7. Should the reviewer and/or authors wish to continue discussion about issues raised during this process beyond the report and reply, they are encouraged to do so on PubPeer or other forums that foster useful scientific debate. In order to not entangle either party in length back and forths, ERROR will only be involved in the review’s report and the author’s reply.

The recommender’s role is broadly analogous to that of an editor during peer-review. They play a role in deciding which articles will be selected for error detection; solicit reviewers; can act as a mediator between the authors and the reviewer (e.g., in determining what constitutes a reasonable request); ensure that both parties engage in professional discourse; review both the reviewer’s report and the authors’ response; write the final summary report; and issue the final error categorisation and recommended action.

౿ Checks for individual (types of) errors are performed by the reviewer. The recommender uses the reviewer’s report (as a whole) and the author’s response (as a whole) to make (1) a qualitative judgement about the presence of errors in the original article and (2) recommends an appropriate action to the authors if applicable.

౿ Analogous to an acceptance decision during peer review, where editors ultimately make categorical decisions such as “accept for publication,” “major/minor revisions” or “reject,” the recommender can make a final decision using the following categories. Each decision is linked to the type of appropriate action that the recommender will recommend that the authors take. The recommender’s decision and recommendation will be published on the website alongside the reviewer’s report and the response by the author (if applicable). 

No errorsNo additional action beyond publication of the error report and reply
Minor errorsNo additional action beyond publication of the error report and reply, plus recommendation that the authors appropriately recognise these errors in future discussions of the article.
Note that we expect most published research to fall into this category. 
IndeterminableNo determination could be made regarding the presence or absence of important potential errors. Recommendation that the authors appropriately recognise this lack of verifiability in future discussions of the article.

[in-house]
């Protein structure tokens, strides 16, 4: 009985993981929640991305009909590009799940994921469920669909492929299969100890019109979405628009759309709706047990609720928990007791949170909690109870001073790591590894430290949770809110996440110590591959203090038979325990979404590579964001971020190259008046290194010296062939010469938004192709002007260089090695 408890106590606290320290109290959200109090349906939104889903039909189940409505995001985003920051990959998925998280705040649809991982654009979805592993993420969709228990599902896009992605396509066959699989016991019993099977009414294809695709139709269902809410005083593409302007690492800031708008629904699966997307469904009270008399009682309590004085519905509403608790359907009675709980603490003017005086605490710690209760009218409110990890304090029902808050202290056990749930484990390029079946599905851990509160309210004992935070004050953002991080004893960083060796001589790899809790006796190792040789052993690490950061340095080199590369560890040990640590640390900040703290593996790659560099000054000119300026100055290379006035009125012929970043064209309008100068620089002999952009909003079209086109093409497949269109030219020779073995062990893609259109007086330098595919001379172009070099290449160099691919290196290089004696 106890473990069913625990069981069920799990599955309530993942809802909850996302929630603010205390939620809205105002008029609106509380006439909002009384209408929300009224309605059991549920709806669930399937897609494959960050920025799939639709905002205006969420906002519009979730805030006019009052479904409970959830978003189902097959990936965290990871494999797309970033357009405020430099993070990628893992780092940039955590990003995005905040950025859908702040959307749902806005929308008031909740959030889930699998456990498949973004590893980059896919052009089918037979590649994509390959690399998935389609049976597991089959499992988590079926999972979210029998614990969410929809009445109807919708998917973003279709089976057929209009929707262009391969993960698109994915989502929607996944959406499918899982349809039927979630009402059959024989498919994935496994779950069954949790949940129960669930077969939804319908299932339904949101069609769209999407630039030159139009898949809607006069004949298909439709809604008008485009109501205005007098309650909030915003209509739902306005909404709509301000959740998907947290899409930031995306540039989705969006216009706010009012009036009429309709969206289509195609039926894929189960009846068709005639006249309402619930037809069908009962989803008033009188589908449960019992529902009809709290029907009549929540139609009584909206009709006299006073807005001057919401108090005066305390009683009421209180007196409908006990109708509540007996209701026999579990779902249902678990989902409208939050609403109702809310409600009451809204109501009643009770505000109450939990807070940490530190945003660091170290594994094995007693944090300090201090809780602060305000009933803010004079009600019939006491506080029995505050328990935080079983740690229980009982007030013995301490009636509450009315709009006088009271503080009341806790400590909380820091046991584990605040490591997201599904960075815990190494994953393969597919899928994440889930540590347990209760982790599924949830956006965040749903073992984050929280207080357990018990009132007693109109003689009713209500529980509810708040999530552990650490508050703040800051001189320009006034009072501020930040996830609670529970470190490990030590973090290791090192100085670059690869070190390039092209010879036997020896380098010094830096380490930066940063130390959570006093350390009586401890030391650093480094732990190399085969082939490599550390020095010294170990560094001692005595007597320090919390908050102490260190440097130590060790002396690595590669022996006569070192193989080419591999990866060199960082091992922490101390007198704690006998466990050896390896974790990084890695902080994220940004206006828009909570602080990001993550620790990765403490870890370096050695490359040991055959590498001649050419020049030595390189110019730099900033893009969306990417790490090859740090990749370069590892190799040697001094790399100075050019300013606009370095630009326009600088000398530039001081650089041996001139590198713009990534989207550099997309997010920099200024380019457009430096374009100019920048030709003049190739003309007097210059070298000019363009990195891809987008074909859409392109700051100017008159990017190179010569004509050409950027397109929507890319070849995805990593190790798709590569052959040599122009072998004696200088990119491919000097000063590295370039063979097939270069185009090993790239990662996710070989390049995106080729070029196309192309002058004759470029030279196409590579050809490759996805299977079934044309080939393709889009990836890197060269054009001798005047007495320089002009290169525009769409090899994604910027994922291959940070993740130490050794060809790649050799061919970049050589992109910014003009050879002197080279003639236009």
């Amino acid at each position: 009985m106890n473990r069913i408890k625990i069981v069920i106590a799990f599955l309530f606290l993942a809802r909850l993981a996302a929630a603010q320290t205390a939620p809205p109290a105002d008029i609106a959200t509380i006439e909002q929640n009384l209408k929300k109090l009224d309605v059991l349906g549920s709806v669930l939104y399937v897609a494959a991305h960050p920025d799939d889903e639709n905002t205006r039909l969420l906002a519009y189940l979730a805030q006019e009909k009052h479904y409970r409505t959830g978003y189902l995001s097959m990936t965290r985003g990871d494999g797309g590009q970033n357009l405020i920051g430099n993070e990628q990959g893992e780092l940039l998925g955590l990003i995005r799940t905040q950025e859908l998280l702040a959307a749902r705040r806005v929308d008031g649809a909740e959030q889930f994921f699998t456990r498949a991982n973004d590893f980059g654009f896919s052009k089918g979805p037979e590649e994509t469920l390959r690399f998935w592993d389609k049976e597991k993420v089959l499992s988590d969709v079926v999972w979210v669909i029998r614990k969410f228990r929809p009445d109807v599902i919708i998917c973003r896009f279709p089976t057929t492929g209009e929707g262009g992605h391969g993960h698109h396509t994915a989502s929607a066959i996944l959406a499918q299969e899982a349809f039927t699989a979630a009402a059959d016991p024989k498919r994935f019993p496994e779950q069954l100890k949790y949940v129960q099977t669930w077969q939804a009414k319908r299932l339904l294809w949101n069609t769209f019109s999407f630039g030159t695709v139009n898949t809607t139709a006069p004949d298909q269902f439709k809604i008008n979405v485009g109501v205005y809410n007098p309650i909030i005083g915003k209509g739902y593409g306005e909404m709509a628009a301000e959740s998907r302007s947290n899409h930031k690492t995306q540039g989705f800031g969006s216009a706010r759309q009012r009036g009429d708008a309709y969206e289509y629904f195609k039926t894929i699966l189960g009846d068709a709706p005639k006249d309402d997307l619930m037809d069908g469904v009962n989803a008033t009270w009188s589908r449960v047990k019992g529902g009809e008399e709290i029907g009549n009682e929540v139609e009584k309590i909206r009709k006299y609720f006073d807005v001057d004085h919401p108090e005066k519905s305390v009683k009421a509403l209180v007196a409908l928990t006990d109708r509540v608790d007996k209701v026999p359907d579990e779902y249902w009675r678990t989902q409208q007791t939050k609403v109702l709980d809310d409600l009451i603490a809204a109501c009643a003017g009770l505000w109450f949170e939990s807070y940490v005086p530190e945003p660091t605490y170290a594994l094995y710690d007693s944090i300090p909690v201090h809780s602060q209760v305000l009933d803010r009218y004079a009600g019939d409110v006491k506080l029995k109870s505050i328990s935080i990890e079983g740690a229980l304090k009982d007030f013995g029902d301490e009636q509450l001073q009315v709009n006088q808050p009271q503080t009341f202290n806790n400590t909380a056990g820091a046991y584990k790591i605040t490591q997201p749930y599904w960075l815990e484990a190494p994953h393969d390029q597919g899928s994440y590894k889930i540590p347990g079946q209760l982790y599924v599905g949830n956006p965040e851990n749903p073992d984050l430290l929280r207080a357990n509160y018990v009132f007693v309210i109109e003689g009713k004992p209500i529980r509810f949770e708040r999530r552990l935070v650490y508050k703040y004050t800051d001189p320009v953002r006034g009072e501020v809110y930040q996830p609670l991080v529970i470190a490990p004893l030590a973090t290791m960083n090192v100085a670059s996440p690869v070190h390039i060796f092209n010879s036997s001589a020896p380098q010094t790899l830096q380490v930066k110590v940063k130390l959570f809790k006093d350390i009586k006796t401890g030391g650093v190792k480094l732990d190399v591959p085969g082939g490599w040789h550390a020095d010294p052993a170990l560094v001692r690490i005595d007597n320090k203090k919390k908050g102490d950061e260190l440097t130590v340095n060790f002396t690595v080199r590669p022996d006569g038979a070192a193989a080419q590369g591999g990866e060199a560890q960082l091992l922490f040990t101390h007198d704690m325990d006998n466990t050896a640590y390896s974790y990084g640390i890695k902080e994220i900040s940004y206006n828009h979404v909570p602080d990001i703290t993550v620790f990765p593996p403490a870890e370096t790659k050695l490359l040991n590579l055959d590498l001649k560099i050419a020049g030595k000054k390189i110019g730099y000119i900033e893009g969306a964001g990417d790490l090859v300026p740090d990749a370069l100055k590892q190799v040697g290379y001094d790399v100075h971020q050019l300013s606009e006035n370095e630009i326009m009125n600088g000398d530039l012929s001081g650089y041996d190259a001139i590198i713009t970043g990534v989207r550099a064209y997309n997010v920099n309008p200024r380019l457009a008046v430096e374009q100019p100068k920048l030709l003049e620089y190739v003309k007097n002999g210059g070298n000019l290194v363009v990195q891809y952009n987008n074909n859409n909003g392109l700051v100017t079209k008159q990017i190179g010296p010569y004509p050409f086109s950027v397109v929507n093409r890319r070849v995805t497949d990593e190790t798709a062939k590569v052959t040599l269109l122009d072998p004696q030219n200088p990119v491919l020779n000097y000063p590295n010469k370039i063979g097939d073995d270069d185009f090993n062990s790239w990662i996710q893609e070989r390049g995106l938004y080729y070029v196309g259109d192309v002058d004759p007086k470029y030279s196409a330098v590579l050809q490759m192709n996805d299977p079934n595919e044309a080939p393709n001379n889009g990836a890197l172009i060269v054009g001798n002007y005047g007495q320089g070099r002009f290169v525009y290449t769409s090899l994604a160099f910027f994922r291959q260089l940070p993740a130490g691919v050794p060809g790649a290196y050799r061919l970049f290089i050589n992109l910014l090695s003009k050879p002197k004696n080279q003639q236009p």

Note that this is considered a less desirable outcome than “Minor errors” because in that case the errors are verifiably minor in nature. 
Moderate errorsCorrection notice (minor).
Note that numerous ‘minor’ errors might constitute a moderate error in aggregate.
Major errorsCorrection notice (major) / may warrant an expression of concern.
Severe errorsRetraction

౿ In order to foster a culture of error checking and error acceptance, ERROR can also issue commendations, for example for authors whose article was found to contain no errors, or for authors acted upon the recommender’s recommendations in a timely manner. The decision to publish a correction notice or to retract a paper in light of demonstration of error in that work is not an easy one, but it demonstrates an admirable commitment to research integrity and the pursuit of truth (e.g., praise for Julia Strand’s efforts to correct an error in her own work, see also Julia Rohrer’s broader Loss of Confidence Project).

౿ Legitimate scientific scrutiny and critique are at the core of this project. While the reviewer and the authors may assume nominally adversarial roles during the course of the error checking process with regard to who is scrutinising vs. defending the article’s methods and claims, the error checking process is ultimately a collaborative one in the service of improving our collective scientific knowledge and fostering a culture of error checking and error acceptance. As in all other contexts, all parties should conduct themselves professionally (e.g., avoid unfair or personal criticism or attacks). This also extends to requiring participants to meaningfully engage in the error checking process (e.g., respond to reasonable requests). The recommender will work with both the reviewer and the author to ensure that each of their respective reports and responses are in line with this, and acceptance of both the report and response by the recommender is conditional on these professional standards being met.

We will almost certainly make errors too. Journal editors and peer reviewers make errors, and so too will recommenders and error-checker reviewers. If you check some aspect of this process and suspect you have found an error, please contact us and we will do our best to rectify it. Part of this project is to normalise error checking and error acceptance, and such a culture must be inherently reflexive. It’s turtles all the way down.